Delegates agreed that inclusive disaster risk management contributes to sustainable development. (Photo: UNISDR)
By Andy McElroy
SENDAI, 18 March 2015
– ‘Inclusion builds resilience’ is the clear message from persons with disabilities to the Third UN World Conference on Disaster Risk Reduction.
Significant progress has been made but more needs to be done on inclusion and accessibility across the board, from physical infrastructure to early warning announcements, delegates agreed.
In a clear example of what can be achieved, participants at the working session, ‘Proactive participation of persons with disabilities in inclusive DRR for all’, watched a dramatic representation from one community-based housing initiative for persons with severe psychosocial disabilities.
Using drama to portray challenges of anticipating disaster events – where residents face difficulties with panic and hallucinations – Bethel House, in Urakawa Town, Hokkaido, successfully evacuated within five minutes of the alarm sounding for the 2011 earthquake and tsunami. Regular revisions of the plan, based on group drills, enabled the residents to handle the emergency.
The CEO of the Pacific Disability Forum, Mr Setareki Macanawi, also emphasized the importance of “full and effective” participation of persons with disabilities: “Disaster risk management that includes everyone, including persons with disabilities, contributes to sustainable development.
“All disaster risk reduction practices need to be multi-hazard and multi-sectoral based, inclusive and accessible to be effective. I leave you with the words of Desmond Tutu: ‘My humanity is bound up in yours, for we can only be human together’.”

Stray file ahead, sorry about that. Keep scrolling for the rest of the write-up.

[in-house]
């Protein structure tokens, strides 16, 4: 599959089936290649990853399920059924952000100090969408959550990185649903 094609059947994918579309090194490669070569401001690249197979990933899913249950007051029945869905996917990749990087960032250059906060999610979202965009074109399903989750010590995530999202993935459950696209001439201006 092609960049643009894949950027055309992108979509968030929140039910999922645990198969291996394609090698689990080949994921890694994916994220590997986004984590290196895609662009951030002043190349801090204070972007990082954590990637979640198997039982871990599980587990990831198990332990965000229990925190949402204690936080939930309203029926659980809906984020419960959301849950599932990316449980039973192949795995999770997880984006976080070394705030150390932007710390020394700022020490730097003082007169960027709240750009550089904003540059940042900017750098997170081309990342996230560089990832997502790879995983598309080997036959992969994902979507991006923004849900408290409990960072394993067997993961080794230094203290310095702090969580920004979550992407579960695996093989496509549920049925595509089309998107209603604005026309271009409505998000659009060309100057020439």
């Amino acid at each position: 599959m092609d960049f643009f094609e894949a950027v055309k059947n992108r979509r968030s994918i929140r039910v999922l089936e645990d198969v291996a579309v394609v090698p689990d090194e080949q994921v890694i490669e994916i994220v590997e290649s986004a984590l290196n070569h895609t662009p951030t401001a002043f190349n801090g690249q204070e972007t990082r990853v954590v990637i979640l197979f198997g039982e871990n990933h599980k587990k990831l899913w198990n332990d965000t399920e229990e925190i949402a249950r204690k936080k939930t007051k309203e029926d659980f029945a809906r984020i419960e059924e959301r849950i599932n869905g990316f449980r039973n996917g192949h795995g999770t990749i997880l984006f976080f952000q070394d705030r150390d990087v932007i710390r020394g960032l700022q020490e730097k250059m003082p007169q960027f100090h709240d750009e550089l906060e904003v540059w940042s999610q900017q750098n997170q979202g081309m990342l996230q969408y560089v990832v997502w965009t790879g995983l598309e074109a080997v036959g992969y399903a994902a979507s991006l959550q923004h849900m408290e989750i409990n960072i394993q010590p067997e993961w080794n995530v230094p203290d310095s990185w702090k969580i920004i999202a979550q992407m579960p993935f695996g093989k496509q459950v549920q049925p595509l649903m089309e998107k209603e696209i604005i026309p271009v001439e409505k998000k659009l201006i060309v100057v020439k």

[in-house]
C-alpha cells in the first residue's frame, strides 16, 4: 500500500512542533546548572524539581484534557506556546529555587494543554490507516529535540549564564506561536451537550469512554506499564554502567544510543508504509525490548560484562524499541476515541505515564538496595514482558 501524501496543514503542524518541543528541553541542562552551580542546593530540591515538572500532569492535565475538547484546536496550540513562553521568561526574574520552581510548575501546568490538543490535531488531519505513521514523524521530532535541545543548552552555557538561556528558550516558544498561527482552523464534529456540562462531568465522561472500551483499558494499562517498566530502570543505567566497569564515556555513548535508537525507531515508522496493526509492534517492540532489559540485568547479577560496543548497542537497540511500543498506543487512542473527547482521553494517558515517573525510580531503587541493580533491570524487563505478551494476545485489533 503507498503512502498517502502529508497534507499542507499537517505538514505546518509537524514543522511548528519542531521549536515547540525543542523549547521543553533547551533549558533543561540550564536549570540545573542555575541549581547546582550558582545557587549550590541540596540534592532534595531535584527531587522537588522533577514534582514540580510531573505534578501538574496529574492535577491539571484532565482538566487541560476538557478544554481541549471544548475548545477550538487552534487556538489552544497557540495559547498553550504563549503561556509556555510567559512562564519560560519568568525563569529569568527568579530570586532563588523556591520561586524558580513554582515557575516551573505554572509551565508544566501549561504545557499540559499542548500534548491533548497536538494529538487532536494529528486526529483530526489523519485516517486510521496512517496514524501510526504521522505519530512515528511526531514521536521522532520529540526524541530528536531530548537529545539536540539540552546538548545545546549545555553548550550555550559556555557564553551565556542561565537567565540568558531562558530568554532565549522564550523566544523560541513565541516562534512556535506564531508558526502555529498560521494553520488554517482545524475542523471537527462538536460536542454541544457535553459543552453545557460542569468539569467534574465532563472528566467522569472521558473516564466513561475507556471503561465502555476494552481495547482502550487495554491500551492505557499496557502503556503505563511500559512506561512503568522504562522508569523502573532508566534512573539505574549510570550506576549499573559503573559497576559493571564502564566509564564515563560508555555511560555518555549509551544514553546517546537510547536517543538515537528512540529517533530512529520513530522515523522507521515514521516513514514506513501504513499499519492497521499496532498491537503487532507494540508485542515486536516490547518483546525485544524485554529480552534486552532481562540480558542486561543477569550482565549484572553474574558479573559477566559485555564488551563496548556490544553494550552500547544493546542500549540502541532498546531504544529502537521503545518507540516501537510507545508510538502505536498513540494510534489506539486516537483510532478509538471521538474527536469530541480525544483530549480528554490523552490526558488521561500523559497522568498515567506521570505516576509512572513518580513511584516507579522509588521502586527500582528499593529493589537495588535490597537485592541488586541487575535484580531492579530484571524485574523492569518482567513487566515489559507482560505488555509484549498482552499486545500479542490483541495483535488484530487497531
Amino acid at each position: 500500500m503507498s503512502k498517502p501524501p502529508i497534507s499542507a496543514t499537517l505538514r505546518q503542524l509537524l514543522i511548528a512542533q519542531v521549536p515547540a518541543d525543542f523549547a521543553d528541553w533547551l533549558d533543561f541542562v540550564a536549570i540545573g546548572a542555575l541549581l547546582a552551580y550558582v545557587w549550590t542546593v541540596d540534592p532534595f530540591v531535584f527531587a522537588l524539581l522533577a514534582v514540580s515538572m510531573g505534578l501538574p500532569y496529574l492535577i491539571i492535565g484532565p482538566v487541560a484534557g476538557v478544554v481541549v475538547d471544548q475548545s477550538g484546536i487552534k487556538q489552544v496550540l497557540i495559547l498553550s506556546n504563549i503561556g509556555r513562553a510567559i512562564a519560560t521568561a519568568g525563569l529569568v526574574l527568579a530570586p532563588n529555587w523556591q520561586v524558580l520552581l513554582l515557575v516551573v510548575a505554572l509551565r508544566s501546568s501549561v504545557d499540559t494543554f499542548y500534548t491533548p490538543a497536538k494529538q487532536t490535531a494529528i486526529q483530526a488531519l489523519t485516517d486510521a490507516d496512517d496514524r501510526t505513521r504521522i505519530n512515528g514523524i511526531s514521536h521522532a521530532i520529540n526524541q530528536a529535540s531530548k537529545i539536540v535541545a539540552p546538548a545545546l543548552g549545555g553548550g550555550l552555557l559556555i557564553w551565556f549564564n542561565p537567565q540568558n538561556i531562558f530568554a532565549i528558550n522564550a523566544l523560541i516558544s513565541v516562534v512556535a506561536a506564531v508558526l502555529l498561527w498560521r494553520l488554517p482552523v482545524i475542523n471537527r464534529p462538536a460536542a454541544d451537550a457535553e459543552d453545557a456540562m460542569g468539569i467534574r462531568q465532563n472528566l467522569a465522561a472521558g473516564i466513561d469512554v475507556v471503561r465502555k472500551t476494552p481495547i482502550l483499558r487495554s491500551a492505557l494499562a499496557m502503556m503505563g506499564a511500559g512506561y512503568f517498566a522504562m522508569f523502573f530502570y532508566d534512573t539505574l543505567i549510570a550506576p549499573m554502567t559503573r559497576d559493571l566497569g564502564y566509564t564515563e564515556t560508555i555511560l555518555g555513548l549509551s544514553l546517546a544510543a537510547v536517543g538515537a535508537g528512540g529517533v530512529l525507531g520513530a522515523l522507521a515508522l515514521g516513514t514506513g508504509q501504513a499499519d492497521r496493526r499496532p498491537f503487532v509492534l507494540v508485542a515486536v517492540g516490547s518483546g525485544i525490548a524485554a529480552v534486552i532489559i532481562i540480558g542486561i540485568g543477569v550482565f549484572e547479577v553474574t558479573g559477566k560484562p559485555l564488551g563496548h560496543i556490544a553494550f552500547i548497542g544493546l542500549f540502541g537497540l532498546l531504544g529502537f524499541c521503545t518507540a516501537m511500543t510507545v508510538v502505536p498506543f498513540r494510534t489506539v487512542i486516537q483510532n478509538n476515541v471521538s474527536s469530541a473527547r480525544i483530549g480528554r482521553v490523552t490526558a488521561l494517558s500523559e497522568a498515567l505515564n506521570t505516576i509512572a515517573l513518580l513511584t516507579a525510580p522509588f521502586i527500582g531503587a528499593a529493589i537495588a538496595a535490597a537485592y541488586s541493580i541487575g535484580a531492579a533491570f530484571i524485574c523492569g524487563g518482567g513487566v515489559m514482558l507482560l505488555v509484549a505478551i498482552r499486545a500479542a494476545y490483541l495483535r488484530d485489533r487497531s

The Director of the US Federal Emergency Management Agency’s Office of Disability Integration and Coordination, Ms Marcie Roth, said: “We have learned that creating separate or special plans to address the needs of people with disabilities is a failed approach. Instead, the United States strongly supports a ‘whole community’ approach to DRR.
“Participation of the whole community requires equal access to local, statewide and national preparedness activities and programmes without discrimination; meeting the equal access and functional needs of all individuals; and consistent and active engagement and involvement in all aspects of planning.”
The Vice-Minister of Foreign Affairs for Latvia, Ms Zanda Kalniņa-Lukaševica, said she looked forward to a post-2015 framework that was “disability inclusive”. This was in line with political commitments made within the EU.
Under the leadership of the Latvian Presidency, 28 European Union Member States agreed in the recently adopted Council Conclusions that disability-inclusive disaster management has to be addressed by three different stakeholders: individuals, civil societies and Governments.
The Council Conclusions said all three stakeholders have to strengthen their cooperation. They also have to jointly integrate the relevant aspects of needs of persons with disabilities into policy development, risk assessments, disaster management plans and other instruments.
The Chairman of The Nippon Foundation, Yohei Sasakawa was also present. The Nippon Foundation is active around the world in supporting programmes for persons with disabilities.
More than 15 per cent of the world’s population, approximately 1 billion persons live with disabilities. When compared to the general population, persons with disabilities face higher risks and are disproportionately affected in disaster, emergency, and conflict situations.